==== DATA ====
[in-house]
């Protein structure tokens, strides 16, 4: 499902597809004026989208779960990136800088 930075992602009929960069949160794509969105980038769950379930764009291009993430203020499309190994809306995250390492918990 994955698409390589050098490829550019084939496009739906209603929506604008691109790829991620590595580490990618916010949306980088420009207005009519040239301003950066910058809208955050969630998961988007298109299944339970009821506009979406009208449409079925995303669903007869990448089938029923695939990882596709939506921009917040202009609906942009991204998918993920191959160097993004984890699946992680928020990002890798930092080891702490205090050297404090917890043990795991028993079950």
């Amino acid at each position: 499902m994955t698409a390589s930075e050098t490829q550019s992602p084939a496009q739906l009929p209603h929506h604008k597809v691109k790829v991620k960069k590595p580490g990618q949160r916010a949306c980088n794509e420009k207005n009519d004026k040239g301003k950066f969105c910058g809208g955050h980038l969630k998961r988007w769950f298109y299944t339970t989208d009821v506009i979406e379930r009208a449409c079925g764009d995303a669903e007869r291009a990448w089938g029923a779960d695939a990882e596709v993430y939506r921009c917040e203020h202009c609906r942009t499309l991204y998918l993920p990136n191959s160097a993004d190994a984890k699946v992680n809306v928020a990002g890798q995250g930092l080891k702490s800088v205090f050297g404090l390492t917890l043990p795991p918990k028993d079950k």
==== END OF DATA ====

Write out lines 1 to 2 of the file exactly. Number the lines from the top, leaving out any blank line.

[in-house]
């Protein structure tokens, strides 16, 4: 499902597809004026989208779960990136800088 930075992602009929960069949160794509969105980038769950379930764009291009993430203020499309190994809306995250390492918990 994955698409390589050098490829550019084939496009739906209603929506604008691109790829991620590595580490990618916010949306980088420009207005009519040239301003950066910058809208955050969630998961988007298109299944339970009821506009979406009208449409079925995303669903007869990448089938029923695939990882596709939506921009917040202009609906942009991204998918993920191959160097993004984890699946992680928020990002890798930092080891702490205090050297404090917890043990795991028993079950």